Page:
2. Demand response and load balancing
Dynamic customer involvement in balancing short-term power supply and demand is a megatrend in the utilities sector. As both the share of fluctuating renewable energy sources and demand for electricity increase, flexible tools are becoming increasingly important.
Rather than adding new supply resources to meet peak demands, it is often less costly to recruit customers who are willing to reduce their electricity usage at certain times in return for a discount or payment. This form of "demand response" saves money for both the utility and its customers.
Crypto mining can take demand response to a new level, enabling large loads to quickly be curtailed for a fee. It can help provide a seasonal balance in hot climates, where energy-hungry operations like air conditioning units and water desalination plants create seasonal load patterns. Innovative utilities such as Black Hills Energy are already developing flexible tariffs to accommodate this new use case.
3. System control and planning
Crypto mining also has the potential to assist local utilities with distribution management. Given the locational flexibility of crypto miners, a utility can strategically place a mining operation where it benefits the system most. Crypto mining can help balance distributed generation by absorbing excess power and enabling a grid to operate more smoothly.
The potential challenges of embracing crypto mining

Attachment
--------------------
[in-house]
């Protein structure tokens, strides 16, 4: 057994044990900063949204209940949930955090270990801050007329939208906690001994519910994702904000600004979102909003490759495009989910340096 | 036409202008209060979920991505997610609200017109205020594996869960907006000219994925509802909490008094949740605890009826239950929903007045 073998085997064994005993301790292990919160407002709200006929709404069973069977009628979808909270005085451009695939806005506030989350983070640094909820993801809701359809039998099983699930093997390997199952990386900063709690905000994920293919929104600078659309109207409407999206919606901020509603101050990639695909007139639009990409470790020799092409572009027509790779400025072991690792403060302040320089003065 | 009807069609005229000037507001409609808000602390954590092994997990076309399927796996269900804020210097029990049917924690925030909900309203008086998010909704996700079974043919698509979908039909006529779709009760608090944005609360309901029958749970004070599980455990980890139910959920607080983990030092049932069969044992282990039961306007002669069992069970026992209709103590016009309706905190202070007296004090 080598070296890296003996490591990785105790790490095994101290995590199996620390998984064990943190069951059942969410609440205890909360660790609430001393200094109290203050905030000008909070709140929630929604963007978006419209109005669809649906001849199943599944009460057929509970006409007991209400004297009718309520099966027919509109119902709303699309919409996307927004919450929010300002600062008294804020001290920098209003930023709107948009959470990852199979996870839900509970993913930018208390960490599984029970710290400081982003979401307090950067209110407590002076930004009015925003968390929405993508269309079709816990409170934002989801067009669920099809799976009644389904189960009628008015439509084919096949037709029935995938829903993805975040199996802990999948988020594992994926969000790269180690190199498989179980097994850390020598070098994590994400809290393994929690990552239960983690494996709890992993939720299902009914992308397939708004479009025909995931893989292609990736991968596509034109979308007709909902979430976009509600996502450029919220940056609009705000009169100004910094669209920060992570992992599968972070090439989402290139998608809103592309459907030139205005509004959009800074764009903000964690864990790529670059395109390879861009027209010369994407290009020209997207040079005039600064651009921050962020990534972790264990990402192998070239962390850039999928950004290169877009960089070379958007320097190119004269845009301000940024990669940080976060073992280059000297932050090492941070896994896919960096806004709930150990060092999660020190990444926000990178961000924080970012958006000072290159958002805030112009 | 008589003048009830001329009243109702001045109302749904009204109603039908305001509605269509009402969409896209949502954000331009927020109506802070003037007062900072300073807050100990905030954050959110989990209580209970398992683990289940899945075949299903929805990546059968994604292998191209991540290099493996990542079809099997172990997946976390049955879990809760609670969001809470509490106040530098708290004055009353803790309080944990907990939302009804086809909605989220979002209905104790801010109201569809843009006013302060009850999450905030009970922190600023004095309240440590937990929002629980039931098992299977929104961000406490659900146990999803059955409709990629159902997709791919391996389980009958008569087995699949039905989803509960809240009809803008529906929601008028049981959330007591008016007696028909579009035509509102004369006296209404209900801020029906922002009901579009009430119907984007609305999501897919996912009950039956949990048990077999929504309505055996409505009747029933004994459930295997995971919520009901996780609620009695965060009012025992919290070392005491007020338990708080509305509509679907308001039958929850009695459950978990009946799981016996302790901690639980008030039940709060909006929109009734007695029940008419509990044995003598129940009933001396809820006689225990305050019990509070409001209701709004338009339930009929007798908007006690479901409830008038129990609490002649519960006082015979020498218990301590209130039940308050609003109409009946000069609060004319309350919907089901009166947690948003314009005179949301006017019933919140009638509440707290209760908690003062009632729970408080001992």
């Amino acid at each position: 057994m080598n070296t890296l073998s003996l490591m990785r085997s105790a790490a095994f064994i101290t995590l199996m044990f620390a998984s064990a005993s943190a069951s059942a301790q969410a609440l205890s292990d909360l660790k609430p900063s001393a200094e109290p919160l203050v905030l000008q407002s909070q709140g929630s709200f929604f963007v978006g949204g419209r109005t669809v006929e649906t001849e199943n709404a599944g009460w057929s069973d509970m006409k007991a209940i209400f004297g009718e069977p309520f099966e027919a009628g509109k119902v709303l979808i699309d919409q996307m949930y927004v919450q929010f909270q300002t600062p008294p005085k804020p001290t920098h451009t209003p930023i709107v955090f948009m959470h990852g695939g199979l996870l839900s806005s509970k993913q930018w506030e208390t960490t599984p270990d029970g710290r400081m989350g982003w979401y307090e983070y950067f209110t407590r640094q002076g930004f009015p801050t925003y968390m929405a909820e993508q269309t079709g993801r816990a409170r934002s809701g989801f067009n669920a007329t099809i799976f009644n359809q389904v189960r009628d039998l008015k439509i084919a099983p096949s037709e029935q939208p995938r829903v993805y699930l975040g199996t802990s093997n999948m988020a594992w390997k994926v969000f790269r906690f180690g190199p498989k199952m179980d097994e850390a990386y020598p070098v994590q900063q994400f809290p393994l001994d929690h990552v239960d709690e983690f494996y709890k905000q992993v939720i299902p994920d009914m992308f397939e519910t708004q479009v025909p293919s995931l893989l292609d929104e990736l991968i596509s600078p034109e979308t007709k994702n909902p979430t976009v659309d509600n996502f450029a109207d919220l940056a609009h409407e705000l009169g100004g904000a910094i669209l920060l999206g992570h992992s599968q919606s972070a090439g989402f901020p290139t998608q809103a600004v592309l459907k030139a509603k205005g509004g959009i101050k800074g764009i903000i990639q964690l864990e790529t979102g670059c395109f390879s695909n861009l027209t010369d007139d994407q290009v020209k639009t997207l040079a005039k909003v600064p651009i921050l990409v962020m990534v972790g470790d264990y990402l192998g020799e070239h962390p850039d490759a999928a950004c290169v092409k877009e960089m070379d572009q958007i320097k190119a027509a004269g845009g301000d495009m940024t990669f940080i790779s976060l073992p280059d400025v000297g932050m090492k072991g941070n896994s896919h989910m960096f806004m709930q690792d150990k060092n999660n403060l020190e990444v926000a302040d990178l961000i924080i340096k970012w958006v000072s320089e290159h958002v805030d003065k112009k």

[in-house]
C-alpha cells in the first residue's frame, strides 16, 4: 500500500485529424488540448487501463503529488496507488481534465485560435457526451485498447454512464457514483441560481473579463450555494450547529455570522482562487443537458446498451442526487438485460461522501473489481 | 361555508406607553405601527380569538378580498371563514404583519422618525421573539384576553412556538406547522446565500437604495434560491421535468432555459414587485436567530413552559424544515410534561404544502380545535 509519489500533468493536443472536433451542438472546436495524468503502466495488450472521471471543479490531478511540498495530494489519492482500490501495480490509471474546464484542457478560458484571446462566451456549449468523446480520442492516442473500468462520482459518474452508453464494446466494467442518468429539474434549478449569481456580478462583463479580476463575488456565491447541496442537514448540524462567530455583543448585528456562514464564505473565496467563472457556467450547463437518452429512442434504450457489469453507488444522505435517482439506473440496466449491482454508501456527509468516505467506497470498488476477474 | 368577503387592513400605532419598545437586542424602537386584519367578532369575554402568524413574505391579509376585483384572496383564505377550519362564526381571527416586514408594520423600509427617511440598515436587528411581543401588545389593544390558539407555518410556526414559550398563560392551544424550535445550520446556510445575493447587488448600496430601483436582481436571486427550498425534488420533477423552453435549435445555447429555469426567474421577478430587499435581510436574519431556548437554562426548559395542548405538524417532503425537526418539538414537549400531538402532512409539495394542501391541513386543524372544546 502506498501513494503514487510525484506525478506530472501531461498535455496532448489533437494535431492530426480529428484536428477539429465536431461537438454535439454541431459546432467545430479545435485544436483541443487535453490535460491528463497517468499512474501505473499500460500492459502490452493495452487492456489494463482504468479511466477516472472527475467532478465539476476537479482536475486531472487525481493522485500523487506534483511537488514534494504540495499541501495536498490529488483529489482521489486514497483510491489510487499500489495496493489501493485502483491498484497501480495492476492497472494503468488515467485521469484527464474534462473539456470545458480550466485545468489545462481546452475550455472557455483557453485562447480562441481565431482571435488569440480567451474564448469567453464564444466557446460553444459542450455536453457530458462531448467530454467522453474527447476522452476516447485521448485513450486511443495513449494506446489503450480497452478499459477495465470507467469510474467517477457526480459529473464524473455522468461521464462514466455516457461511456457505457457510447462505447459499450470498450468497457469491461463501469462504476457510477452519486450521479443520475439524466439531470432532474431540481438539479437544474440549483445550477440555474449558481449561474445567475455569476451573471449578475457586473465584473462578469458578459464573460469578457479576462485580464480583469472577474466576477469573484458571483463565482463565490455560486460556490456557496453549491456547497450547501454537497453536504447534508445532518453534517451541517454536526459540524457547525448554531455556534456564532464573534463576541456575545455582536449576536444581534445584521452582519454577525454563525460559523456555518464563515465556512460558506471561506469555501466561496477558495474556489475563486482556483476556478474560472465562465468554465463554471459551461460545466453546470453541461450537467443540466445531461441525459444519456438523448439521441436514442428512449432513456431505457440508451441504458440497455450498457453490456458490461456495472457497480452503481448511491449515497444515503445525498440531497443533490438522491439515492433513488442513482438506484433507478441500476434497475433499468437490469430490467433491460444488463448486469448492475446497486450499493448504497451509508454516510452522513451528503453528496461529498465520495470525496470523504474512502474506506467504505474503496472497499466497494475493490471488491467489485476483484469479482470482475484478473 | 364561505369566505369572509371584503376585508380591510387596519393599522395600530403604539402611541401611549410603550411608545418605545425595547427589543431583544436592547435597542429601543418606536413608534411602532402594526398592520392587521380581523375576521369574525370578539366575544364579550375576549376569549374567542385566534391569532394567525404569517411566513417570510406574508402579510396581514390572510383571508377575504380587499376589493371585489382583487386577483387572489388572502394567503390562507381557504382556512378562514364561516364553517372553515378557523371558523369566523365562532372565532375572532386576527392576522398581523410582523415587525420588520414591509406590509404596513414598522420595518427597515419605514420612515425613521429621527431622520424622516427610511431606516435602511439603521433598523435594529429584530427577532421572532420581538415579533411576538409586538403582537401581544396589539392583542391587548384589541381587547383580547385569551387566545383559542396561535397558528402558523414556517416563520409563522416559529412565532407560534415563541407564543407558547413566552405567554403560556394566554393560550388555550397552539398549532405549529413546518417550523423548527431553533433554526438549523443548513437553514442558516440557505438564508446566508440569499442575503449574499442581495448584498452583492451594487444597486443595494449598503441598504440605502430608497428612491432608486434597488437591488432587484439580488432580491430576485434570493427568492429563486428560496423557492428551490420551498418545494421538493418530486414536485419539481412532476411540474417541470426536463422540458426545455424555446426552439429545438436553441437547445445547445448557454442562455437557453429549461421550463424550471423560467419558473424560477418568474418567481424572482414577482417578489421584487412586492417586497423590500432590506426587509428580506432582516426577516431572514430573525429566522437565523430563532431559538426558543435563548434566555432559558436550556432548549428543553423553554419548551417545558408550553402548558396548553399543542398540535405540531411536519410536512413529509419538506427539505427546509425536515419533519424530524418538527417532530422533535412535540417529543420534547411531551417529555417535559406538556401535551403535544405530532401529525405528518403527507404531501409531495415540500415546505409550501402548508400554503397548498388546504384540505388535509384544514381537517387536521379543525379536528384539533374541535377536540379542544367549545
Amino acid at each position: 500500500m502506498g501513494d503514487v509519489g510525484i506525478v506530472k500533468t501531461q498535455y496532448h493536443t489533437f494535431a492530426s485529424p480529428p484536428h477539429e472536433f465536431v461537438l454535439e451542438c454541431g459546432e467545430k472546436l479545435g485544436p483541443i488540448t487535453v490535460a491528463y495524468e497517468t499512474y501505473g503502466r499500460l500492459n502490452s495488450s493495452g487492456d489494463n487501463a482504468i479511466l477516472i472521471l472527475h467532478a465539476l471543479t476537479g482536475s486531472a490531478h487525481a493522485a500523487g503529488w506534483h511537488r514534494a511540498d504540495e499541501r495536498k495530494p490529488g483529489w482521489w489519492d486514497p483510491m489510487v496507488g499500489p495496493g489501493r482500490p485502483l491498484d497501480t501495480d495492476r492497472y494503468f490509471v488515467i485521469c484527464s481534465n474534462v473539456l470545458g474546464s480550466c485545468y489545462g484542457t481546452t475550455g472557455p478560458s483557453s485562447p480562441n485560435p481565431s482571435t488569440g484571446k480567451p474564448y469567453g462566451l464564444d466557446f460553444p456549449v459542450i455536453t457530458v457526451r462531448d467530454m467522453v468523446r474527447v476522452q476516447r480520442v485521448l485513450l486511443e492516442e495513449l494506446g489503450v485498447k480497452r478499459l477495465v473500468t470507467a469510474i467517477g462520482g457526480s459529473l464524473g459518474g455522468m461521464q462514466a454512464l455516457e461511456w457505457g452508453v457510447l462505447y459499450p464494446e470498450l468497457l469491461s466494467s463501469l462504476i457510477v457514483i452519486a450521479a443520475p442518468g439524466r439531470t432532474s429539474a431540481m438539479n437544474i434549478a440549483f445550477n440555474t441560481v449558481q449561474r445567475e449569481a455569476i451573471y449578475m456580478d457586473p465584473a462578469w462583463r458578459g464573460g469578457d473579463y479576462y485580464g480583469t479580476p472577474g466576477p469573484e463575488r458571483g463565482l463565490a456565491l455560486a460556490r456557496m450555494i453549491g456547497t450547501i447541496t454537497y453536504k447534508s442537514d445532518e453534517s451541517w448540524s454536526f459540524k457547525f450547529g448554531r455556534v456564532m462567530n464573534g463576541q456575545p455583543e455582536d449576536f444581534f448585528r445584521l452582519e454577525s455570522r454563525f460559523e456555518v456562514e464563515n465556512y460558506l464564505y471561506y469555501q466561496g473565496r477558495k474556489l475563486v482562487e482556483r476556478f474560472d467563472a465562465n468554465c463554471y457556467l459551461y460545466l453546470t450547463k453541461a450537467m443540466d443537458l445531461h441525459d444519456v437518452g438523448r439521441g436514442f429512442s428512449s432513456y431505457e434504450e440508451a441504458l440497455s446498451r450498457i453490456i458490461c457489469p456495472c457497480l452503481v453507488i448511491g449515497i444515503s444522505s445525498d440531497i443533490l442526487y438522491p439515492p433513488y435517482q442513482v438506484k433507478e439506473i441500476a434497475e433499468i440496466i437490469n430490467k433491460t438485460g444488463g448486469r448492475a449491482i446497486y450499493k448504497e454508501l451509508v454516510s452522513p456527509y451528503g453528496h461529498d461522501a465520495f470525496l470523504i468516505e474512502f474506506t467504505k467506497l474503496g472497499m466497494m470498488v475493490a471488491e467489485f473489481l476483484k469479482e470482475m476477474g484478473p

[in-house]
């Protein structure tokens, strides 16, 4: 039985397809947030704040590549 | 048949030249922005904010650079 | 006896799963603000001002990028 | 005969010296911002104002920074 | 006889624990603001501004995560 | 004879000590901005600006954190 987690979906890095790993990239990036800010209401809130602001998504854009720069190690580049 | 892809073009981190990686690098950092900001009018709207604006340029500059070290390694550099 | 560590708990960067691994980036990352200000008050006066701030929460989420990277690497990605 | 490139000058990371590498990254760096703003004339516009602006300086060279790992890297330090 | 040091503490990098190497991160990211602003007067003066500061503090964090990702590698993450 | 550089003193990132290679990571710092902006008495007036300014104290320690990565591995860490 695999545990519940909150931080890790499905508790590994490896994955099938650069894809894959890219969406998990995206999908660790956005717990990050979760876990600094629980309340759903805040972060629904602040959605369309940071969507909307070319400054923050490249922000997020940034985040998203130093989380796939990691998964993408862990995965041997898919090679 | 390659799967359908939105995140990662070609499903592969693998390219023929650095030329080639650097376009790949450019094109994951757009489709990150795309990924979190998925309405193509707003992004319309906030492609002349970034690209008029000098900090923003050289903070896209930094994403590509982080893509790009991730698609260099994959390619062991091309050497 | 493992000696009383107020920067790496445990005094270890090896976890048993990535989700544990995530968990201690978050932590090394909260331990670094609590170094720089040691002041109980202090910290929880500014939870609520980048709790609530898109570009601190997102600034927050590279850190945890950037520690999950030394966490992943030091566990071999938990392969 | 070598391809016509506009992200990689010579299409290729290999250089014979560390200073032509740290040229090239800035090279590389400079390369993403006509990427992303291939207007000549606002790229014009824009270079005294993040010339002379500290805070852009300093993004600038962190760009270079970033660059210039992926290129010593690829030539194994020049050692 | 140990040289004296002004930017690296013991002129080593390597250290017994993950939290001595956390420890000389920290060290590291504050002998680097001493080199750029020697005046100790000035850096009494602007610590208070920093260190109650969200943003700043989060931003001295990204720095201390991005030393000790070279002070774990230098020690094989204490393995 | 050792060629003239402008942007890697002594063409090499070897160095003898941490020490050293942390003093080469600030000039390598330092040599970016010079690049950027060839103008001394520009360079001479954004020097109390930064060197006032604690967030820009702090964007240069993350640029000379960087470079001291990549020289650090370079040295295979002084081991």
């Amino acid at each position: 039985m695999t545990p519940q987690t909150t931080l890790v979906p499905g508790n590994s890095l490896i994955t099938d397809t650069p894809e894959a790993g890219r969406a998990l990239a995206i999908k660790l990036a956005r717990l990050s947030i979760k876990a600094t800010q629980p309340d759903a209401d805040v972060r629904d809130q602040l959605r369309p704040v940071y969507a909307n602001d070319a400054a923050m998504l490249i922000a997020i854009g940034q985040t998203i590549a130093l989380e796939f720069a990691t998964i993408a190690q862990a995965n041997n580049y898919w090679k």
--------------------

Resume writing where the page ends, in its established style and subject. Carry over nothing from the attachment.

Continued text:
The intense power usage of crypto mining can cause reliability and equipment problems for grids that don’t have the capacity to handle increased loads. Some countries have already banned or significantly regulated crypto mining, including China, Iran and Turkey.
If servicing crypto miners requires grid operators to invest significant amounts in new infrastructure, this could also affect other utility customers. Cryptocurrencies can be a volatile market, and miners are likely to be reluctant to commit to long-term purchase obligations. In other words, the utility and its other customers risk stranded generation or transmission costs should the crypto miners leave before their cost responsibility is discharged.
Utilities can mitigate these risks via prepayments or obligations from crypto miners before investing on their behalf. A staged interconnection process with growing levels of financial commitment could improve the credibility of new service requests.
In-depth industry knowledge can bring positive results
The rise of the crypto economy and proof-of-work mining activities undoubtedly hold major implications for global energy systems. It is worth noting that the challenges mentioned above are much smaller if a system already has capacity to serve the new crypto mining loads, or if the mining operations are not connected to the grid.
Handled with the right regulatory and commercial approach, crypto mining can lead to positive opportunities for governments and utilities, including an indirect acceleration of renewable energy growth. An in-depth understanding of the industry’s mechanics is vital and must be connected to national energy strategies.